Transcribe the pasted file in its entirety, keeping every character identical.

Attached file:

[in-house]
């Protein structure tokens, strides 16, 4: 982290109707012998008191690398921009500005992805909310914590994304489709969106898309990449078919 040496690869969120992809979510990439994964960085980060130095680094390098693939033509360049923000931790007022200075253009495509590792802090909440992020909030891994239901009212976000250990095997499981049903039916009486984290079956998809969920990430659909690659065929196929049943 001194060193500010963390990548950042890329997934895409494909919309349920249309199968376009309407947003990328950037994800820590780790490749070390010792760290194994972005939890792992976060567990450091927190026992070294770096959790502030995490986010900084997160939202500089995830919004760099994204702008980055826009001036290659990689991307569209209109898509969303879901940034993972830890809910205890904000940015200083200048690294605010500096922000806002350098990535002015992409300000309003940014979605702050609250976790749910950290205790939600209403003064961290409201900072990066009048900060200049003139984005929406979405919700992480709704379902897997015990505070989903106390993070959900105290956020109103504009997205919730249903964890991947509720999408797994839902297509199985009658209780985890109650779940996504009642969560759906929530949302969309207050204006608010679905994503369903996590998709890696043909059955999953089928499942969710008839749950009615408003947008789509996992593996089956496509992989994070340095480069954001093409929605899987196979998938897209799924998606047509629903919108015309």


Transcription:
[in-house]
């Protein structure tokens, strides 16, 4: 982290109707012998008191690398921009500005992805909310914590994304489709969106898309990449078919 040496690869969120992809979510990439994964960085980060130095680094390098693939033509360049923000931790007022200075253009495509590792802090909440992020909030891994239901009212976000250990095997499981049903039916009486984290079956998809969920990430659909690659065929196929049943 001194060193500010963390990548950042890329997934895409494909919309349920249309199968376009309407947003990328950037994800820590780790490749070390010792760290194994972005939890792992976060567990450091927190026992070294770096959790502030995490986010900084997160939202500089995830919004760099994204702008980055826009001036290659990689991307569209209109898509969303879901940034993972830890809910205890904000940015200083200048690294605010500096922000806002350098990535002015992409300000309003940014979605702050609250976790749910950290205790939600209403003064961290409201900072990066009048900060200049003139984005929406979405919700992480709704379902897997015990505070989903106390993070959900105290956020109103504009997205919730249903964890991947509720999408797994839902297509199985009658209780985890109650779940996504009642969560759906929530949302969309207050204006608010679905994503369903996590998709890696043909059955999953089928499942969710008839749950009615408003947008789509996992593996089956496509992989994070340095480069954001093409929605899987196979998938897209799924998606047509629903919108015309």